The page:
Forget Hallmark and Big Flora — Mother’s Day is (and always has been) for radicals:
Mother’s Day began in America in 1870 when Julia Ward Howe wrote the Mother’s Day Proclamation. Written in response to the American Civil War and the Franco-Prussian War, her proclamation called on women to use their position as mothers to influence society inÂ fighting for an end to all wars.Â She called for women to stand up against the unjust violence of war through their roles as wife and mother, to protest the futility of their sons killing other mothers’ sons.
Arise, then, women of this day!
Arise, all women who have hearts, Whether our baptism be of water or of tears!
Say firmly: “We will not have great questions decided by irrelevant agencies, Our husbands will not come to us, reeking with carnage, for caresses and applause. Our sons shall not be taken from us to unlearn All that we have been able to teach them of charity, mercy, and patience. We, the women of one country, will be too tender of those of another country To allow our sons to be trained to injure theirs.”
[Read the remainder of Howe's quoteÂ here]Â
The holiday caught on years later when a West Virginia women’s group led by Anna Reeves Jarvis began promoting it as a way to reunite families after the Civil War.Â Â After Jarvis’ death, her daughter began a campaign for the creation of an official Mother’s Day in honor of peace. Devoting much of her life to the cause, it wasn’t until 1914 when Woodrow Wilson signed it into national observance in 1914.
The holiday flourished, along with the flower industry.Â Â The business journal, the Florists Review, actually admitted to its desire to exploit the holiday. Jarvis was strongly opposed to every aspect of the holiday’s commercialization, arrested for protesting the sale of flowers, and petitioning to stop the creation of a Mother’s Day postage stamp.
Update: While Mother’s Day as we know it started with Julia Ward Howe’s powerful declaration for peace, as adrena rightly notes in comments, the actual history runs far deeper:
Mother’s Day isn’t a new holiday. The earliest Mother’s Day celebrations can be traced back to the spring celebrations of ancient Greece in honor of Rhea, the mother of the gods. People would make offerings of honey-cakes, fine drinks, and flowers at dawn.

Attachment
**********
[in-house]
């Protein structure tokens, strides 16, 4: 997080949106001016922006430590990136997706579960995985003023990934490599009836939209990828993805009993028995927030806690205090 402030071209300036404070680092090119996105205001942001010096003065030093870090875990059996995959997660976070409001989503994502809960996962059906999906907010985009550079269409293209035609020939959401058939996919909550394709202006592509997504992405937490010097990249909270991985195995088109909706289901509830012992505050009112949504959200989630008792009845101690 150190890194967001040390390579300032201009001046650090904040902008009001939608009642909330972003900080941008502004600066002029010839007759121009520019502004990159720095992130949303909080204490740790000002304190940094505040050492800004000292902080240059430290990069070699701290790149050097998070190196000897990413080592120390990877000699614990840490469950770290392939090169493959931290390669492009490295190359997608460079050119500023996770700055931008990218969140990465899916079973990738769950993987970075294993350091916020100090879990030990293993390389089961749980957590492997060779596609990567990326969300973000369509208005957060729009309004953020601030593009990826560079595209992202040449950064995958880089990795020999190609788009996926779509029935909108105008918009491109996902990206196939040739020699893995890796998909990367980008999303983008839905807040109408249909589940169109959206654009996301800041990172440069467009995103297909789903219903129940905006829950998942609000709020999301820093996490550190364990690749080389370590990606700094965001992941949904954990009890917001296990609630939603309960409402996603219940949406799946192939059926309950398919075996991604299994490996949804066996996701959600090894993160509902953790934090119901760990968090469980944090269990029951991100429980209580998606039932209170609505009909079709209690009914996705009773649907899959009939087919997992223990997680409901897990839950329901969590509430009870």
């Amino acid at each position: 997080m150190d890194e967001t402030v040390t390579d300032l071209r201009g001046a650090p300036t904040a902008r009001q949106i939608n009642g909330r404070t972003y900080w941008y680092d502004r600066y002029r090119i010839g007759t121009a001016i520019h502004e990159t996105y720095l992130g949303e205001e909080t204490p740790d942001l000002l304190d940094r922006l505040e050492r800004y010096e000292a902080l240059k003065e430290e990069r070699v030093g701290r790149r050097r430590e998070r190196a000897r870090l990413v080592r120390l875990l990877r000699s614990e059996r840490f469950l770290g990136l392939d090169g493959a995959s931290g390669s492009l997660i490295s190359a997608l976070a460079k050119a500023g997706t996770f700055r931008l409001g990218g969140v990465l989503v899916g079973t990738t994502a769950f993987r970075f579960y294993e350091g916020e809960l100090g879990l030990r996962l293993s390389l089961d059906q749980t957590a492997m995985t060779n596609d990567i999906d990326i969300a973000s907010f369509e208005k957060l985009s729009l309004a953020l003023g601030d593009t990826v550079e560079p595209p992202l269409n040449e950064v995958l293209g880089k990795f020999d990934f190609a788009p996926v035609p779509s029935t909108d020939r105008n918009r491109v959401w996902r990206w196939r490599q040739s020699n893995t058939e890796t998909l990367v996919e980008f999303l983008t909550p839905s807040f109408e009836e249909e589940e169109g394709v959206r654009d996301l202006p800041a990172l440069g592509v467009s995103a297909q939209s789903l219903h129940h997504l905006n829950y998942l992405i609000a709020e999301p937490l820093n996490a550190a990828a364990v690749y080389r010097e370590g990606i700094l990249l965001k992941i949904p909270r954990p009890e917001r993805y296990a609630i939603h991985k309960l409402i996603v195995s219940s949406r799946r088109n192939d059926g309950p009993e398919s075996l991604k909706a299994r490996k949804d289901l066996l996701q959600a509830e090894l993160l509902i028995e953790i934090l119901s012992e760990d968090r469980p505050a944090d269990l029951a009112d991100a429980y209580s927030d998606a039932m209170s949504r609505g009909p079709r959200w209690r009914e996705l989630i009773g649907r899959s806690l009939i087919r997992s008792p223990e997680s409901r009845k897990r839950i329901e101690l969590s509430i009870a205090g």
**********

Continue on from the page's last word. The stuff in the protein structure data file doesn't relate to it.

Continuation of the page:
The Romans also had a mother of all gods, Magna Mater, or Great Mother. A temple was built in Rome for her. In March of each year, there was a celebration in her honor called the Festival of Hilaria. Gifts were brought to the temple to please the powerful mother-goddess.
During the 1600s, England celebrated “Mothering Sunday” on the fourth Sunday of Lent (the 40 days leading up to Easter) as a way to honor the mothers of England. Many of England’s poor lived and worked as servants for the wealthy, far away from their homes and families. On Mothering Sunday, servants were given the day off to return home and spend the day with their mothers. A special cake, called the “mothering cake,” was often baked to add to the festivities.
Also via adrena:
(Reuters) – On a recent Saturday morning, hundreds of sleepy children tumbled out of buses and into a dusty jail parking lot in southern California to pay a rare visit to their mothers in prison.
A hundred feet (Thirty meters) away, behind two tall barbed wire fences at the California Institute for Women, stood a cluster of women clad in blue cotton prison garb. They anxiously craned their necks and stood on tip-toes for a glimpse of their kids, some of whom had come to the prison roughly 90 minutes by bus from south central Los Angeles.
Then came the moment of reunification – mothers jumping up and down excitedly, shouting “hi baby, give me a hug,” with tears in their eyes as they embrace their children, some for the first time in years.
Read. The whole damn thing.